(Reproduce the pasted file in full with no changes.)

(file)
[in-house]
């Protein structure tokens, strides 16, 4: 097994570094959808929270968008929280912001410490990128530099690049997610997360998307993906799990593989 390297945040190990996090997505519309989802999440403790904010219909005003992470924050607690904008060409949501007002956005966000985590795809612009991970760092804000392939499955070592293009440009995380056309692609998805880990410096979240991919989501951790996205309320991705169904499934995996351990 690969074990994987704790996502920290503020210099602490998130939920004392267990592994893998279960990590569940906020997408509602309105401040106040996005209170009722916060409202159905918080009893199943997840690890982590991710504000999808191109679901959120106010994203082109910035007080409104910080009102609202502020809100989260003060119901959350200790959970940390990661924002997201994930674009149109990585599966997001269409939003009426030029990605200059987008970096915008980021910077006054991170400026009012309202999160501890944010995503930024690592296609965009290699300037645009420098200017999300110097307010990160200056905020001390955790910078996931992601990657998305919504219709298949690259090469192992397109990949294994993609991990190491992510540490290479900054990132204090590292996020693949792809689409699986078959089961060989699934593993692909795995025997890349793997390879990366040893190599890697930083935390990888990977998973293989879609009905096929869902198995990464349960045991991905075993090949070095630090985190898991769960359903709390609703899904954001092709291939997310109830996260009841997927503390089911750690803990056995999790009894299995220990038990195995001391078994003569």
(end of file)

[in-house]
């Protein structure tokens, strides 16, 4: 097994570094959808929270968008929280912001410490990128530099690049997610997360998307993906799990593989 390297945040190990996090997505519309989802999440403790904010219909005003992470924050607690904008060409949501007002956005966000985590795809612009991970760092804000392939499955070592293009440009995380056309692609998805880990410096979240991919989501951790996205309320991705169904499934995996351990 690969074990994987704790996502920290503020210099602490998130939920004392267990592994893998279960990590569940906020997408509602309105401040106040996005209170009722916060409202159905918080009893199943997840690890982590991710504000999808191109679901959120106010994203082109910035007080409104910080009102609202502020809100989260003060119901959350200790959970940390990661924002997201994930674009149109990585599966997001269409939003009426030029990605200059987008970096915008980021910077006054991170400026009012309202999160501890944010995503930024690592296609965009290699300037645009420098200017999300110097307010990160200056905020001390955790910078996931992601990657998305919504219709298949690259090469192992397109990949294994993609991990190491992510540490290479900054990132204090590292996020693949792809689409699986078959089961060989699934593993692909795995025997890349793997390879990366040893190599890697930083935390990888990977998973293989879609009905096929869902198995990464349960045991991905075993090949070095630090985190898991769960359903709390609703899904954001092709291939997310109830996260009841997927503390089911750690803990056995999790009894299995220990038990195995001391078994003569």